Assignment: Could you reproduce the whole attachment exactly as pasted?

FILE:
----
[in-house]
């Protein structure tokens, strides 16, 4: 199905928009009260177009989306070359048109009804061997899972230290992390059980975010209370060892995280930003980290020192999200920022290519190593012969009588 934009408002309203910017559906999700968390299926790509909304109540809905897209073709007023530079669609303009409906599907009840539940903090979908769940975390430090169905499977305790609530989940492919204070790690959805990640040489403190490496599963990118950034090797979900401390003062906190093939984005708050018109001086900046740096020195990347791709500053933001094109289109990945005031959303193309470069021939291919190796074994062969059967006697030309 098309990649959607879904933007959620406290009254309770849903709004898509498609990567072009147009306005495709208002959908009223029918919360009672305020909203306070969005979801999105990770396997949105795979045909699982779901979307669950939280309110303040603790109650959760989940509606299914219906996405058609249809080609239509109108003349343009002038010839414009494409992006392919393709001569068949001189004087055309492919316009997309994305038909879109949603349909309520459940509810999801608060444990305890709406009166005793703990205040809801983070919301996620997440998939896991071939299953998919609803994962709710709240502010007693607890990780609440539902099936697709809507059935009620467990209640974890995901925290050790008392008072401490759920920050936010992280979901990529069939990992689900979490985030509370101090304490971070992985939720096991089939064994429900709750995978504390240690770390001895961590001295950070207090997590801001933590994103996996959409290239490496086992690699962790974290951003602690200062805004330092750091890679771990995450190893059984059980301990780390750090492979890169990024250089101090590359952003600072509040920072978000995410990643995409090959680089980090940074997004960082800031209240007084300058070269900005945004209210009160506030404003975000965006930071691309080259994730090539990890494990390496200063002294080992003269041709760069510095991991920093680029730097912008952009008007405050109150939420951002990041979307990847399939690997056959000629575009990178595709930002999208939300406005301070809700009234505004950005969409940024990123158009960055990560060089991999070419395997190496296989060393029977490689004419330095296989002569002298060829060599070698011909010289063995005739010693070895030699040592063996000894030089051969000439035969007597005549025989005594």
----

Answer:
[in-house]
């Protein structure tokens, strides 16, 4: 199905928009009260177009989306070359048109009804061997899972230290992390059980975010209370060892995280930003980290020192999200920022290519190593012969009588 934009408002309203910017559906999700968390299926790509909304109540809905897209073709007023530079669609303009409906599907009840539940903090979908769940975390430090169905499977305790609530989940492919204070790690959805990640040489403190490496599963990118950034090797979900401390003062906190093939984005708050018109001086900046740096020195990347791709500053933001094109289109990945005031959303193309470069021939291919190796074994062969059967006697030309 098309990649959607879904933007959620406290009254309770849903709004898509498609990567072009147009306005495709208002959908009223029918919360009672305020909203306070969005979801999105990770396997949105795979045909699982779901979307669950939280309110303040603790109650959760989940509606299914219906996405058609249809080609239509109108003349343009002038010839414009494409992006392919393709001569068949001189004087055309492919316009997309994305038909879109949603349909309520459940509810999801608060444990305890709406009166005793703990205040809801983070919301996620997440998939896991071939299953998919609803994962709710709240502010007693607890990780609440539902099936697709809507059935009620467990209640974890995901925290050790008392008072401490759920920050936010992280979901990529069939990992689900979490985030509370101090304490971070992985939720096991089939064994429900709750995978504390240690770390001895961590001295950070207090997590801001933590994103996996959409290239490496086992690699962790974290951003602690200062805004330092750091890679771990995450190893059984059980301990780390750090492979890169990024250089101090590359952003600072509040920072978000995410990643995409090959680089980090940074997004960082800031209240007084300058070269900005945004209210009160506030404003975000965006930071691309080259994730090539990890494990390496200063002294080992003269041709760069510095991991920093680029730097912008952009008007405050109150939420951002990041979307990847399939690997056959000629575009990178595709930002999208939300406005301070809700009234505004950005969409940024990123158009960055990560060089991999070419395997190496296989060393029977490689004419330095296989002569002298060829060599070698011909010289063995005739010693070895030699040592063996000894030089051969000439035969007597005549025989005594």